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Chromebooks - the Computer Appliance

I really like Chromebooks. That said, I do not own one. Many people want a computer to work like an appliance. Just plug it in, turn it on and it works. It should be easy. A chromebook will do that. They are fast, safe, secure and easy. But this safety and security comes at a price; your freedom. You can't just download and install anything you like. Like an Ipad, you can only install curated programs from their store. They have been checked for safety.

If you only do some writing and email, web browsing and a few simple games this is probably the perfect machine for you. If you are running your business from the computer and want to download and test many programs, then this isn't the right computer for you.

Chromebooks are not Windows, Android or iOS computers. They use their own Chrome operating system which is really a lot like just the Chrome browser with some enhancements. You cannot run Windows apps or iOS apps. However, there are thousands of programs in their store and many services are available online, so in a connected world this often works just fine. You can write off-line and save your work.

Three Styles

Chromebooks look like laptop computers. They are a clamshell design and have a screen, keyboard, touchpad and computer for $200-$350. They include USB ports to plug in external drives or usb flash drives. They do support USB hubs, so you can access more than just 2 or 3 USB devices.

ChromeBoxes are chromebooks but instead of laptop clamshell designs they are small boxes that are about the size of 2 packs of playing cards. You plug in your own keyboard, mouse and monitor into them. These are great if you aren't going to travel with them and already have a larger monitor.

For example Asus makes a Chromebox which is 4.9" square and 1.65" high. It has:
  • dual monitor support (hdmi and displayport)
  • 4 x usb 3
  • dual band Wireless N WiFi
  • Gigabit Ethernet
  • card reader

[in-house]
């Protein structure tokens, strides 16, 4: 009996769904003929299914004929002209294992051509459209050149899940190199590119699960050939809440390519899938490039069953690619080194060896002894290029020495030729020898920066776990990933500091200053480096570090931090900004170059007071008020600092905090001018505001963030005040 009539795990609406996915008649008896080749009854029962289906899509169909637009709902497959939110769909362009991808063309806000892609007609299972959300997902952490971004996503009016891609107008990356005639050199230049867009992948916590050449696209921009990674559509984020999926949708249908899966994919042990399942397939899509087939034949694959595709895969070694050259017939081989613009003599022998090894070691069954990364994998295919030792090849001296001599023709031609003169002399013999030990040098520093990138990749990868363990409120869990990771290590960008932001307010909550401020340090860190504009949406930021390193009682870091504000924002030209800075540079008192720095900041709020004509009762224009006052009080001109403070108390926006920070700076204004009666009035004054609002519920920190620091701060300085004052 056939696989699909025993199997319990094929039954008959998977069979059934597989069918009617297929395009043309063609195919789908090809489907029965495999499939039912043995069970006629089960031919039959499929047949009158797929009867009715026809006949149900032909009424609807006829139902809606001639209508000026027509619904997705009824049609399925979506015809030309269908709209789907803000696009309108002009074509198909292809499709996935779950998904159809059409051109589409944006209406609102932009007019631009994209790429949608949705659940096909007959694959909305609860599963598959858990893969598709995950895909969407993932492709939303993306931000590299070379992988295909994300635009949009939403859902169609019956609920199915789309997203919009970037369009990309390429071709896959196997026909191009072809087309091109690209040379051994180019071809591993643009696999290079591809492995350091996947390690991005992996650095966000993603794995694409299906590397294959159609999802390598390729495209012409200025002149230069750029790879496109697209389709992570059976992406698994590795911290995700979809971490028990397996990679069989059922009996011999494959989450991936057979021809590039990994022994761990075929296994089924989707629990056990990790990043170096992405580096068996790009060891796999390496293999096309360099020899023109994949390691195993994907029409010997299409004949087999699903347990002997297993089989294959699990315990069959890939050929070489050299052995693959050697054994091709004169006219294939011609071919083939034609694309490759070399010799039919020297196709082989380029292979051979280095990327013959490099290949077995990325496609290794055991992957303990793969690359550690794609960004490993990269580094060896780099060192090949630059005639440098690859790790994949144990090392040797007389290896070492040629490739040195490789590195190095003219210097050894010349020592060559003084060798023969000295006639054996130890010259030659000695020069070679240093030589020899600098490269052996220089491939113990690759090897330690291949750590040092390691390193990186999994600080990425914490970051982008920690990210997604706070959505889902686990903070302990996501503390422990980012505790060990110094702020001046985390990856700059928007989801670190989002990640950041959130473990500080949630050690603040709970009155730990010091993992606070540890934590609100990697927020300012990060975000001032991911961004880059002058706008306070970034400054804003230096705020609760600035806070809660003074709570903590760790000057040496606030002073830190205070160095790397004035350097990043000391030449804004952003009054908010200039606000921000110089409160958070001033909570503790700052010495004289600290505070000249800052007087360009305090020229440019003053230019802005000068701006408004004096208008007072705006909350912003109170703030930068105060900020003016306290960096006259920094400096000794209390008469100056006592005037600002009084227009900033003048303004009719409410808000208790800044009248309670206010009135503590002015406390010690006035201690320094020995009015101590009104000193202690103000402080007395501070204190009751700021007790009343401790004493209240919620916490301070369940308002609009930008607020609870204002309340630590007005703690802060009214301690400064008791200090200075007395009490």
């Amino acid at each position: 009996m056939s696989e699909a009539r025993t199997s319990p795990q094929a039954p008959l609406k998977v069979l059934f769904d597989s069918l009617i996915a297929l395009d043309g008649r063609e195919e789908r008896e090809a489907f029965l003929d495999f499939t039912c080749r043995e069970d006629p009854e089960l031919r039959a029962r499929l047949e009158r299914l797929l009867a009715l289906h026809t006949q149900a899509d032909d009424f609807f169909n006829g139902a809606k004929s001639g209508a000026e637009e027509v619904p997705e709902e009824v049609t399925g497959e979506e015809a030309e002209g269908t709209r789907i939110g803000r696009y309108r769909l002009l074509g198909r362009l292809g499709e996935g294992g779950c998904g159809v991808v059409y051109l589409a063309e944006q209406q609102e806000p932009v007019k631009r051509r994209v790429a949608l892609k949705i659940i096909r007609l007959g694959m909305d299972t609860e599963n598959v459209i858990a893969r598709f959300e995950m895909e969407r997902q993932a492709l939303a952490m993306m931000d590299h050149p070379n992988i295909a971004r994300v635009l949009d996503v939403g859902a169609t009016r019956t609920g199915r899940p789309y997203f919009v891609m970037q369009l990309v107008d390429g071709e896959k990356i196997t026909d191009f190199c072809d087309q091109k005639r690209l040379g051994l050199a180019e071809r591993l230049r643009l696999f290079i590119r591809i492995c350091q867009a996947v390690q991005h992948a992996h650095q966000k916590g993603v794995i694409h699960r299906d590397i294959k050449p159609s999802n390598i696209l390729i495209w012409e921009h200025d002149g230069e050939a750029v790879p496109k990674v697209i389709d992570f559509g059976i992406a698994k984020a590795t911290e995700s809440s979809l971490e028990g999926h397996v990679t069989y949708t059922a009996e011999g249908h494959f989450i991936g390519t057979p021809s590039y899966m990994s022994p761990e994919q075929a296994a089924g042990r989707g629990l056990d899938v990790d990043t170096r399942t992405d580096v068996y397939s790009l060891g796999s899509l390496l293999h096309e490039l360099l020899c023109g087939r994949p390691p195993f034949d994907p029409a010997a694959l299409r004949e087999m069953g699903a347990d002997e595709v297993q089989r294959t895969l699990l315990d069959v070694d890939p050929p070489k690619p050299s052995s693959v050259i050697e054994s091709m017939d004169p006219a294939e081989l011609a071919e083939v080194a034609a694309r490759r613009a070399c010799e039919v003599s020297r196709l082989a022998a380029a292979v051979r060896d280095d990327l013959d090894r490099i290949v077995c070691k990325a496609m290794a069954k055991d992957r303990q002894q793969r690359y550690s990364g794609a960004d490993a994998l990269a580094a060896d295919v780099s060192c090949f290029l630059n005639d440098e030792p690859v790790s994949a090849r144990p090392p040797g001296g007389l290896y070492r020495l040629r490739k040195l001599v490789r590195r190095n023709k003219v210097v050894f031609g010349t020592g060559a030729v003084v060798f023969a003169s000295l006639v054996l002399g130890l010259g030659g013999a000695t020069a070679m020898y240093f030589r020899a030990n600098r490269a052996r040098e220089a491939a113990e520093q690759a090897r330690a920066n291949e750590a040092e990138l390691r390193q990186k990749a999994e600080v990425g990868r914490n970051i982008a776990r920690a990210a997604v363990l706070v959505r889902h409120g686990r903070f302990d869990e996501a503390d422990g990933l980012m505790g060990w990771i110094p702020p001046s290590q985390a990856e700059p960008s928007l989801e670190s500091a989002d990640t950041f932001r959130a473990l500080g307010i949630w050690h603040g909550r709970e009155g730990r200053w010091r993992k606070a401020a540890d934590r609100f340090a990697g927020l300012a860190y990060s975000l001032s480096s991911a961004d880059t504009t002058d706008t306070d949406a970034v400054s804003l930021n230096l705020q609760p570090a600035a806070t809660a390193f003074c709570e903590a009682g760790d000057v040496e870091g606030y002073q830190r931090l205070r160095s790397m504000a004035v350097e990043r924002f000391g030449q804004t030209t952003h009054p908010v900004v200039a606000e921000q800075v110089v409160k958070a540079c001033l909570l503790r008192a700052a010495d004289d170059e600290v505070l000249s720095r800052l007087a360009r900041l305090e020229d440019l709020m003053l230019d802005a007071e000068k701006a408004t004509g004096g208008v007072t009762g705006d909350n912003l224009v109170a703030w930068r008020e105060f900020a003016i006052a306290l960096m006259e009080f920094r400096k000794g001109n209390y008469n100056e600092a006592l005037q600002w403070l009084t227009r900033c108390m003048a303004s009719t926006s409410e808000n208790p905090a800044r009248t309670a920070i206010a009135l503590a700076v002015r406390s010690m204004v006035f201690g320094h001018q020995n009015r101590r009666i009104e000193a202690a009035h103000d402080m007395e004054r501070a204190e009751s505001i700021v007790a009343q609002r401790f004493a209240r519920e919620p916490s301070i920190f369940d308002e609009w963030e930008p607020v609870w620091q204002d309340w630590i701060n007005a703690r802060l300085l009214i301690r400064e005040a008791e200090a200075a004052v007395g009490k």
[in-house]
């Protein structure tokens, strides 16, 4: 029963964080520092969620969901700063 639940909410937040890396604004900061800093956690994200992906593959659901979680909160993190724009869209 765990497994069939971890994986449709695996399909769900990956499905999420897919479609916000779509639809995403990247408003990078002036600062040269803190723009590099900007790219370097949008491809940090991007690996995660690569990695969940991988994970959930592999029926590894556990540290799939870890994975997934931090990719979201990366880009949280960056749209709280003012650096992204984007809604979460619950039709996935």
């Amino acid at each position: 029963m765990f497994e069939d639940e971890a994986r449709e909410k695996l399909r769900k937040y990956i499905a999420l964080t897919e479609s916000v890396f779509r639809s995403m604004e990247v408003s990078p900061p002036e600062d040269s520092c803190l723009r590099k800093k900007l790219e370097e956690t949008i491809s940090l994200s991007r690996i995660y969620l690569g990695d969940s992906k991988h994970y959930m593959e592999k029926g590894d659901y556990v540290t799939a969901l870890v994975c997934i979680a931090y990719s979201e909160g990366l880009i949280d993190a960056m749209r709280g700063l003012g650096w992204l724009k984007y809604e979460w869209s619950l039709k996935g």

• audio jack

ChromeBase: Acer and LG have even put the Chromebox inside a monitor, so you get a nice sized monitor, full keyboard and mouse as well as USB ports, ethernet, WiFi etc. for $350-$430. This is a complete full sized computer system.

The big advantages

Chromebooks are fast, simple, easy, cheap, and secure. Perfectly good systems can be purchased for $250-$430 and they don't require lots of expensive software or antivirus, or maintenance. All updates come from Google automatically.

But can I ...

Here's how you handle various other tasks in addition to browsing, writing, simple spreadsheets and simple or online games or streaming video.

  • Printing: is done using a cloud enabled printer. Make sure yours is compatible here: https://www.google.com/cloudprint/learn/printers.html
  • Browse with Firefox? - No. You have to use the Chrome browser.
  • Do Flash video? Yes
  • Do Java or Silverlight? No
  • Run Microsoft Office? No, but you can use Google Docs which is sufficient for most purposes. You can use the Online version of MS Office which is a subsetof the full office. There is also an Office editing chrome extension. So, you can do most things most people do with Office outside of serious business applications.
  • Skype? No, but you can use Google Hangouts App which is similar and can provide comparable functionality.
  • Play my Itunes music? Not directly, but your Itunes music can be moved to Google Play Music and played from there. Also Spotify and Deezer have Chrome OS apps for playing music.
  • Can I rent and play DVD movies? Not generally. Google hasn't paid for the Digital Rights management extensions. You can stream video from any website that offers it and Netflix, Youtube, Crackle and Google Play all offer Chrome Apps. You can play most video formats which are not copy protected.
  • Use USB devices? Usually yes. Keyboards, mice, USB Hubs, and flash drives are all supported. There seem to be problems burning DVDs.

The Bottom Line

If your needs are limited these are fine little inexpensive secure systems. There are thousands of apps available and you can write, surf, do presentations, edit photos, stream movies and TV, do email and all your online activity. Nice systems cost 1/2 to 1/4 what a Windows system would cost and are easier to use and more secure and require less user maintenance.

Date: August 2016

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